Over Easter many believers from KT took a stand and "came out' for Jesus Christ. Many bought evangelism packs consisting of a cross on a necklace, tracts and a copy of the New Testament. About 1500 people became witnesses of Jesus in their workplaces, colleges and in their homes by sharing the message of the gospel and wearing their crosses as a sign that they were standing up for Jesus Christ.
Paul said: "The message of the Cross is foolishness to those who are perishing but to us who are being saved it is the power of God. (1 Corinthians 1:18).
Jesus said: "If I am lifted up from the earth, I will draw all people to myself." (John 12:32).
As people saw the crosses over Easter it gave us the opportunity to share the gospel and for the power of God to flow from us into their lives. As Jesus was lifted up on the Cross of Calvary he drew the whole world to himself. When we wore our crosses during Holy Week, people would have been drawn closer to our Saviour.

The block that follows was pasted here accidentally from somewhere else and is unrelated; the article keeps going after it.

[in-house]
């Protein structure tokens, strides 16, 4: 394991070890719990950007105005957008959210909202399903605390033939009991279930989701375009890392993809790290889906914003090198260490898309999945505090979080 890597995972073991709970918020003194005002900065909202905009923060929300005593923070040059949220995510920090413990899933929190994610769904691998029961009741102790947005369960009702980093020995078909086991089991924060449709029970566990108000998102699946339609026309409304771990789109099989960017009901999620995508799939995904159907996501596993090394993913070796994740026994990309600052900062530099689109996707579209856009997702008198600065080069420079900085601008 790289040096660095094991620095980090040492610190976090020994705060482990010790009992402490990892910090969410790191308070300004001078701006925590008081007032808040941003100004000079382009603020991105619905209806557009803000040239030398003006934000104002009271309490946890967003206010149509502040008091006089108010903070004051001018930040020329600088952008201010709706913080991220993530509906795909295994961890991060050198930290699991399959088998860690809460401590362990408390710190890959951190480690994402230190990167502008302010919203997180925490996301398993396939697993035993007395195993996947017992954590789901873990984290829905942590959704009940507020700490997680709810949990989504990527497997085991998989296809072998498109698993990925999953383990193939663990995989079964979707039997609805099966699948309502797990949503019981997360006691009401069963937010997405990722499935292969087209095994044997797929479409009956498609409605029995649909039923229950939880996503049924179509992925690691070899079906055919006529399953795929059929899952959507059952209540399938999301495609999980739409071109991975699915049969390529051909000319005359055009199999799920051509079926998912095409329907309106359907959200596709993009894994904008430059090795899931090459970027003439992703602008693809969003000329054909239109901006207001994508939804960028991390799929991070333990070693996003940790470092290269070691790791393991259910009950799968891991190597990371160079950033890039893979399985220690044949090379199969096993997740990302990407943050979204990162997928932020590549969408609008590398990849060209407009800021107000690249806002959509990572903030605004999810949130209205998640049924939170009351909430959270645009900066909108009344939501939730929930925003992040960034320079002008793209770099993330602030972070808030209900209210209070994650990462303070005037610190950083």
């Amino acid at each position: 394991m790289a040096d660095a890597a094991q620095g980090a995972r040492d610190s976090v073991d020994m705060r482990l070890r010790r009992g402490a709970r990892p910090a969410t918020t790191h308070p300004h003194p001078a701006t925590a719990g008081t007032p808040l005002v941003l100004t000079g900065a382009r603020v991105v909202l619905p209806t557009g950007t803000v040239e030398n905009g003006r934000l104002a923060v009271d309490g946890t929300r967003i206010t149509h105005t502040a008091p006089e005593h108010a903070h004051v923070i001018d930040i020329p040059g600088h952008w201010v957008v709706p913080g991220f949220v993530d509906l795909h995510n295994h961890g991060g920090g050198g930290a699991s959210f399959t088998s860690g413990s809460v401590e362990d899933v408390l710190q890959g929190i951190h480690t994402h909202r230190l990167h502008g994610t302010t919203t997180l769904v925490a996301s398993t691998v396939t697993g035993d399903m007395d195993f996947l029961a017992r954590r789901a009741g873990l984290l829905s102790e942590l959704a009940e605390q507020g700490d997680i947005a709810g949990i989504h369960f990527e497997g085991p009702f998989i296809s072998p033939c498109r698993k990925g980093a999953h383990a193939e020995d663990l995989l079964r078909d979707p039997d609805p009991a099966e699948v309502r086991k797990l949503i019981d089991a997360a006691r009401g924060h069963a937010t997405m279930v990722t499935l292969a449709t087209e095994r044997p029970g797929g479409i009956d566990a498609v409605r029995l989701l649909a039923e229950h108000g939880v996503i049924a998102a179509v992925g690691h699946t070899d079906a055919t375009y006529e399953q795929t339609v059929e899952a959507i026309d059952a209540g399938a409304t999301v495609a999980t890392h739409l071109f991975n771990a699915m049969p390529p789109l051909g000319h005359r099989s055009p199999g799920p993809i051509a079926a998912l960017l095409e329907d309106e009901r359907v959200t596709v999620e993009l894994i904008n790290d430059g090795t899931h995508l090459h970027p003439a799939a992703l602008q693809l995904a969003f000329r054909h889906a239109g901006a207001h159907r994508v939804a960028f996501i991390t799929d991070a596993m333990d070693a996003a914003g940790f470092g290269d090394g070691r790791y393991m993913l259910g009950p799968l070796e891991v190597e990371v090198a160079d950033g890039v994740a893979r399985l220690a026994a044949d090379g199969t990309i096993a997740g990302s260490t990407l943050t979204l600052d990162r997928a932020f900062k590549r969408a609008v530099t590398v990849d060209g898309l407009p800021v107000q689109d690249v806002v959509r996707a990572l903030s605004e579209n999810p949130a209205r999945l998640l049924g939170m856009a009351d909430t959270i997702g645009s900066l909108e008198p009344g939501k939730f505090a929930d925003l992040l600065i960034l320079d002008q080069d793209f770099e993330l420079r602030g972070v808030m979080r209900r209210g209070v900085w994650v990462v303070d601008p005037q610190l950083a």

There were a number of events to help in sharing the Gospel.
On Saturday 8th April in Kensington Temple Riding Lights Theatre Company performed a passion play called Calvary, a powerful presentation about the crucifixion of Christ. The presentation was an act of remembrance and reflective. It showed Jesus' life and the miracles and hope that he gave people. It was clear that when he died, he did so to save those ordinary people.
Throughout Holy Week Notting Hill Gate, Ladbroke Grove and Bayswater saw KT members preaching the gospel and seeing people saved and receiving prayer. Jesus said: " Go out into all the world and preach the gospel to all creation' (Mark 16:15)
At Ladbroke Grove, there was a very strong presence of God. The light of the kingdom was evident there even though the darkness tried to oppose it. We cannot leave a wide gap in time before we go out again; there is a need for continuity.